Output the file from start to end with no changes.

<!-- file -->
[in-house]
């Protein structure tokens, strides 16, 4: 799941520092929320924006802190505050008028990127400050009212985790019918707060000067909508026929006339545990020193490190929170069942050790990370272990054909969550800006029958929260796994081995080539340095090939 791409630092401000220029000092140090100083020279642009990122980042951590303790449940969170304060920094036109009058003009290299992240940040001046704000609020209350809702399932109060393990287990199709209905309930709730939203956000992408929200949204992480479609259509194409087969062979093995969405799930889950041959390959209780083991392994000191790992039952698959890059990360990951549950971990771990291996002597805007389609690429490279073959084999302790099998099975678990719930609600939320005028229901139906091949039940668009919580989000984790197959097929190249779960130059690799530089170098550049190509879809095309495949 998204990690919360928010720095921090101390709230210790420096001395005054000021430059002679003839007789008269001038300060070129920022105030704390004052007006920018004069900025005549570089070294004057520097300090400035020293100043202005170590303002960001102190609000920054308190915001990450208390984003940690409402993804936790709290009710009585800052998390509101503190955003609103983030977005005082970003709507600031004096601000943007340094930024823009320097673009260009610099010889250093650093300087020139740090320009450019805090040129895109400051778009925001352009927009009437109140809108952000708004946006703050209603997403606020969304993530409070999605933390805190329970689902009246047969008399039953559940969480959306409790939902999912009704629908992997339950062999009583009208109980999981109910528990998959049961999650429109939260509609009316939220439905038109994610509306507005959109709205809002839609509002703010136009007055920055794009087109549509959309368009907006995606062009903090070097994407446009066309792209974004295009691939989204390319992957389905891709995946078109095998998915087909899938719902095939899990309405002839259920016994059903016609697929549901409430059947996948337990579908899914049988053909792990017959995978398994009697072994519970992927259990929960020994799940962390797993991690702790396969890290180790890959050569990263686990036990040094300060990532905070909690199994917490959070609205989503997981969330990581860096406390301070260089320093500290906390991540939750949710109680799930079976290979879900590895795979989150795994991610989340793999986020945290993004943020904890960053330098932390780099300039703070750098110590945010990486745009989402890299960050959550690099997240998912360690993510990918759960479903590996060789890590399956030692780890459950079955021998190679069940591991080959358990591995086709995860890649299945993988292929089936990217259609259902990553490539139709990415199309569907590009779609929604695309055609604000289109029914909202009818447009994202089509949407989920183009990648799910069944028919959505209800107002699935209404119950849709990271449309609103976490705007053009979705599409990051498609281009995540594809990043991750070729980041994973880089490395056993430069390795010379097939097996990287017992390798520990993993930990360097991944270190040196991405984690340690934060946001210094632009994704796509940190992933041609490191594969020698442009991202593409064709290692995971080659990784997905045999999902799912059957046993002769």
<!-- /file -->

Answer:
[in-house]
């Protein structure tokens, strides 16, 4: 799941520092929320924006802190505050008028990127400050009212985790019918707060000067909508026929006339545990020193490190929170069942050790990370272990054909969550800006029958929260796994081995080539340095090939 791409630092401000220029000092140090100083020279642009990122980042951590303790449940969170304060920094036109009058003009290299992240940040001046704000609020209350809702399932109060393990287990199709209905309930709730939203956000992408929200949204992480479609259509194409087969062979093995969405799930889950041959390959209780083991392994000191790992039952698959890059990360990951549950971990771990291996002597805007389609690429490279073959084999302790099998099975678990719930609600939320005028229901139906091949039940668009919580989000984790197959097929190249779960130059690799530089170098550049190509879809095309495949 998204990690919360928010720095921090101390709230210790420096001395005054000021430059002679003839007789008269001038300060070129920022105030704390004052007006920018004069900025005549570089070294004057520097300090400035020293100043202005170590303002960001102190609000920054308190915001990450208390984003940690409402993804936790709290009710009585800052998390509101503190955003609103983030977005005082970003709507600031004096601000943007340094930024823009320097673009260009610099010889250093650093300087020139740090320009450019805090040129895109400051778009925001352009927009009437109140809108952000708004946006703050209603997403606020969304993530409070999605933390805190329970689902009246047969008399039953559940969480959306409790939902999912009704629908992997339950062999009583009208109980999981109910528990998959049961999650429109939260509609009316939220439905038109994610509306507005959109709205809002839609509002703010136009007055920055794009087109549509959309368009907006995606062009903090070097994407446009066309792209974004295009691939989204390319992957389905891709995946078109095998998915087909899938719902095939899990309405002839259920016994059903016609697929549901409430059947996948337990579908899914049988053909792990017959995978398994009697072994519970992927259990929960020994799940962390797993991690702790396969890290180790890959050569990263686990036990040094300060990532905070909690199994917490959070609205989503997981969330990581860096406390301070260089320093500290906390991540939750949710109680799930079976290979879900590895795979989150795994991610989340793999986020945290993004943020904890960053330098932390780099300039703070750098110590945010990486745009989402890299960050959550690099997240998912360690993510990918759960479903590996060789890590399956030692780890459950079955021998190679069940591991080959358990591995086709995860890649299945993988292929089936990217259609259902990553490539139709990415199309569907590009779609929604695309055609604000289109029914909202009818447009994202089509949407989920183009990648799910069944028919959505209800107002699935209404119950849709990271449309609103976490705007053009979705599409990051498609281009995540594809990043991750070729980041994973880089490395056993430069390795010379097939097996990287017992390798520990993993930990360097991944270190040196991405984690340690934060946001210094632009994704796509940190992933041609490191594969020698442009991202593409064709290692995971080659990784997905045999999902799912059957046993002769």